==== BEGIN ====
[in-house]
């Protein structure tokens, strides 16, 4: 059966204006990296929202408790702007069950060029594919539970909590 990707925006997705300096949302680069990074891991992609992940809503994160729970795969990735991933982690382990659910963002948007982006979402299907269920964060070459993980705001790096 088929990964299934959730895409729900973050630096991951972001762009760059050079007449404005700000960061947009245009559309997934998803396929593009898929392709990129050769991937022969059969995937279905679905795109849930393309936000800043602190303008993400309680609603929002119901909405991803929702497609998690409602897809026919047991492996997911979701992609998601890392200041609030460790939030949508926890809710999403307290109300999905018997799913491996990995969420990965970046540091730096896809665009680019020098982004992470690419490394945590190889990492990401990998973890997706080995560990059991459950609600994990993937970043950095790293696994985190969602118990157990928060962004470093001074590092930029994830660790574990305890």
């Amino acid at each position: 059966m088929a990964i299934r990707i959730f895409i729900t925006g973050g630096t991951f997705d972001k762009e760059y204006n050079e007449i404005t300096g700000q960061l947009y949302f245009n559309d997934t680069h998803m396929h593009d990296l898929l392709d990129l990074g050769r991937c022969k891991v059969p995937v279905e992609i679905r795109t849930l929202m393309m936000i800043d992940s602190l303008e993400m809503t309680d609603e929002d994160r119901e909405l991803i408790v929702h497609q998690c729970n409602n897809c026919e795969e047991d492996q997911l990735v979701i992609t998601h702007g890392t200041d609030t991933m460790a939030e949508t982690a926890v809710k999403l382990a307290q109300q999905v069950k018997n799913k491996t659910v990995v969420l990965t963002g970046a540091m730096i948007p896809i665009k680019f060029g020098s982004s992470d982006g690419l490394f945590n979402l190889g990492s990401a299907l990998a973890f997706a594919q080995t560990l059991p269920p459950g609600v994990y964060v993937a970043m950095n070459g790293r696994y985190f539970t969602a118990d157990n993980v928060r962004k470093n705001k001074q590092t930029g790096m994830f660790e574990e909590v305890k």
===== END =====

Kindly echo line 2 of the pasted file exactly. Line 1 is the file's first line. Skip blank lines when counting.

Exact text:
């Protein structure tokens, strides 16, 4: 059966204006990296929202408790702007069950060029594919539970909590 990707925006997705300096949302680069990074891991992609992940809503994160729970795969990735991933982690382990659910963002948007982006979402299907269920964060070459993980705001790096 088929990964299934959730895409729900973050630096991951972001762009760059050079007449404005700000960061947009245009559309997934998803396929593009898929392709990129050769991937022969059969995937279905679905795109849930393309936000800043602190303008993400309680609603929002119901909405991803929702497609998690409602897809026919047991492996997911979701992609998601890392200041609030460790939030949508926890809710999403307290109300999905018997799913491996990995969420990965970046540091730096896809665009680019020098982004992470690419490394945590190889990492990401990998973890997706080995560990059991459950609600994990993937970043950095790293696994985190969602118990157990928060962004470093001074590092930029994830660790574990305890």